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by Eugene O'Neill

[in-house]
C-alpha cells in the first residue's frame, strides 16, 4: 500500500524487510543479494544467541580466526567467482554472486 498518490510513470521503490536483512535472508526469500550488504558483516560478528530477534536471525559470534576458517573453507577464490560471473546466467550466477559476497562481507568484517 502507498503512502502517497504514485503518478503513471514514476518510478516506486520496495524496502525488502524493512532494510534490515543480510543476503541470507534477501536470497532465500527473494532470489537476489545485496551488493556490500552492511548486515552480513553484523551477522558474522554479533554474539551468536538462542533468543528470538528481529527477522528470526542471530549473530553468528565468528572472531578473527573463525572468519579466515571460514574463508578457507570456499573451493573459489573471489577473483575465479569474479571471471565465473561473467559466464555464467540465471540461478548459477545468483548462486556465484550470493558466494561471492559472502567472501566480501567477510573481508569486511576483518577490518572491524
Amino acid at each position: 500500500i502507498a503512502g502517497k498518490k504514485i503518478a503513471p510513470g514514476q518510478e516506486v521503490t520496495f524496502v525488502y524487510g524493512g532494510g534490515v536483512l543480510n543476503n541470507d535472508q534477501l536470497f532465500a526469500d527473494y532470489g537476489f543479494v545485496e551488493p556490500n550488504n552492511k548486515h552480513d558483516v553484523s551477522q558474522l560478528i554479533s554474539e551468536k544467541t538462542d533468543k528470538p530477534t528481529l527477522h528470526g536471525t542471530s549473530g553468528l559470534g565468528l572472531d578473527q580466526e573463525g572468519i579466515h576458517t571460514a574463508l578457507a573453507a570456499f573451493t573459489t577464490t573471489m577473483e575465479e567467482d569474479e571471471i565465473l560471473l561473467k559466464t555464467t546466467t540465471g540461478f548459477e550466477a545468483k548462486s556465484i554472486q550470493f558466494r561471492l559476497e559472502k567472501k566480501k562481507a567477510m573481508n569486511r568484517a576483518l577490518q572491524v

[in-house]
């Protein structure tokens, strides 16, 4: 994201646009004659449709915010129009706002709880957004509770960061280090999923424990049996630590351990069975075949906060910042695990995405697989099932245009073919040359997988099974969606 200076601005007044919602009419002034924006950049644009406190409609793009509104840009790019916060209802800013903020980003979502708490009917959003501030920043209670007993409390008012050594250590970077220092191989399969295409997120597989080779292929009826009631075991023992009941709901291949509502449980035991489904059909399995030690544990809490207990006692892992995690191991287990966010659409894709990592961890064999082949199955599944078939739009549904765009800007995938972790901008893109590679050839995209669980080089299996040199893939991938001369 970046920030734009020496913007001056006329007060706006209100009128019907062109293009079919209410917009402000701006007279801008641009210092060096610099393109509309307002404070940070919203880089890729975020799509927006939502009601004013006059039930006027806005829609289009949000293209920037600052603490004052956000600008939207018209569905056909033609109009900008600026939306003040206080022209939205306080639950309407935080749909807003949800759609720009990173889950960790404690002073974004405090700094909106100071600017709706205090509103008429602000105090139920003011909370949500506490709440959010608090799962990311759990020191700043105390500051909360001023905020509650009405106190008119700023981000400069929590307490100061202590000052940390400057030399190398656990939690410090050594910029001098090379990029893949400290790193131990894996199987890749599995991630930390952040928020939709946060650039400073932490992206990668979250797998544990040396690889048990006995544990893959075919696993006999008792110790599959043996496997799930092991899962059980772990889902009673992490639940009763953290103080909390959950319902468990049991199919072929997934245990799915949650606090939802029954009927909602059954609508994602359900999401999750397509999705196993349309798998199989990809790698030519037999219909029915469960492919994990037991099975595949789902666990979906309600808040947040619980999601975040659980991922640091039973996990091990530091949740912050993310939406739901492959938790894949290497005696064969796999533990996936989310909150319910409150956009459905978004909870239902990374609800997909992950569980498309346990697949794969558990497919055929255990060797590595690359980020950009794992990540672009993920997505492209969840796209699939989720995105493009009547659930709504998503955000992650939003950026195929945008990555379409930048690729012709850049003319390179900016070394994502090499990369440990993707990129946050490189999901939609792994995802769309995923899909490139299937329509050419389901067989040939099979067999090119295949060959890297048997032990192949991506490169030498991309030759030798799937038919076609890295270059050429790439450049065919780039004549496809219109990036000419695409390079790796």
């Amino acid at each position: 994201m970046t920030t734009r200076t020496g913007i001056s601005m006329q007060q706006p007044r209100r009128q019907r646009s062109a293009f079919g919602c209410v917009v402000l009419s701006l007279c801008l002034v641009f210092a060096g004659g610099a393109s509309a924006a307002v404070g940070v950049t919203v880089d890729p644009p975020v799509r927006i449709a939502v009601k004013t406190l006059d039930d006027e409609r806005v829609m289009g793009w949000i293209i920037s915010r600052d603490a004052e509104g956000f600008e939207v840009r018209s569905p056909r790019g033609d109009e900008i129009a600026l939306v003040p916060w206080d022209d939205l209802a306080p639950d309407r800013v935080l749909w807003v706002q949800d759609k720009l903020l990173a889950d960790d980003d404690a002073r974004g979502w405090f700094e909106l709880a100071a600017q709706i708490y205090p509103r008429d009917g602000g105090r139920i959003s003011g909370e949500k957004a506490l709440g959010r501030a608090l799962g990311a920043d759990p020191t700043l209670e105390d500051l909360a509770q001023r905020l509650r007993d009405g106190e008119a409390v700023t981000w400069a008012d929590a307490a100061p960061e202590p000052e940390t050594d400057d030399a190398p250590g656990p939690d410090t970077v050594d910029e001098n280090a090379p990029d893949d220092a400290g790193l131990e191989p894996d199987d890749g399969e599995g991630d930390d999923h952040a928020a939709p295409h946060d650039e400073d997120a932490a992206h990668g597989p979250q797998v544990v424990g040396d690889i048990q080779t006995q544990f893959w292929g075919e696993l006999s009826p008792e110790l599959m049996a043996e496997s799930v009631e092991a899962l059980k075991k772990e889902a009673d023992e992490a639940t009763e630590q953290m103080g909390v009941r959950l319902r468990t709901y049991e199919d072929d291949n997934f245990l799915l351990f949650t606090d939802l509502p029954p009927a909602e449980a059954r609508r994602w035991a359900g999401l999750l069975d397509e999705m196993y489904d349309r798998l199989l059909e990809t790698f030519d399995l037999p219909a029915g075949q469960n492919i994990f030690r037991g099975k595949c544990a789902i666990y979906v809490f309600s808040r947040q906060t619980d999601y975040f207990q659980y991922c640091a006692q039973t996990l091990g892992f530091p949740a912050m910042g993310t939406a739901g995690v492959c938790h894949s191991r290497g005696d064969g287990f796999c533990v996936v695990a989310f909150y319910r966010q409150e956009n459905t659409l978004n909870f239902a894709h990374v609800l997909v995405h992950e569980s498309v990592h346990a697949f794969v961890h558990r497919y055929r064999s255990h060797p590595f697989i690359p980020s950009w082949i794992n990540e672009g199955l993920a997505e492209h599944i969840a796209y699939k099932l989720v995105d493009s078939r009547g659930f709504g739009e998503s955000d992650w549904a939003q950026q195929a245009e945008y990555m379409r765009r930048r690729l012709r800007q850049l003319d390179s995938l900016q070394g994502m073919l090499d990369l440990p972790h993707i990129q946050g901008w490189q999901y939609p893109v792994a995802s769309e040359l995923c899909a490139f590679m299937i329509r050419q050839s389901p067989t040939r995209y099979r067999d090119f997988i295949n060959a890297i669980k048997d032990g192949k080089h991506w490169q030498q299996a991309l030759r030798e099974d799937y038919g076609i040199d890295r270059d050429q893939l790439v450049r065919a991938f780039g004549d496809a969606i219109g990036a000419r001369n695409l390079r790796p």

The fifth bill of the Players' first New York season opened on January 5, 1917 with Dell’s A Long Time Ago and a “new” play by O’Neill.  Fog, though new to the Players, had been written by O’Neill in the winter of 1914 while he was staying with the Rippins in New London, CT, less than a year after his release from the sanatorium.  It was the first play O’Neill wrote after showing his work to critic Clayton Hamilton and his encouragement to the young playwright to write about what he knew: the sea.  Most O’Neill scholars agree that this is one of his weakest plays.  Three of O’Neill’s early plays—Fog, Warnings, and Thirst (performed by the Players that past summer)—were set in the context of shipwrecks, the Gelbs proposing “perhaps unconscious symbolism for his own wrecked health.”(1)  Sheaffer offers that “the most obvious aspect is that ships may be taken as a mother symbol.”(2)  Similar to Thirst in structure and feel, Fog also deals with the survivors of a shipwreck.  However, unlike the scorching hot sun that undoes the characters of Thirst, it is a the lifeboat without oars that threatens the characters, putting them in danger of hitting an iceberg, echoing the Titanic’s fate, and, more importantly, in danger of leading their rescue ship into one.  Four characters, a Poet, a Man of Business, a Polish Peasant Woman and her Dead Child, are in the lifeboat, drifting in the fog, the play’s stage directions asking that “none of their faces can be distinguished”; this continues for the first quarter of the play.(3)  The Poet’s physical description, as all commentators have noted, looks like O’Neill: “with big dark eyes and a black mustache and black hair pushed back from his high forehead.”(4)  Some see the businessman as “a sketchy stand-in for the materialistic James O’Neill,” and the Gelbs comment that the Dead Child “is the first literary indication of how haunted O’Neill was all his life by the ghost of his infant brother, Edmund.”(5)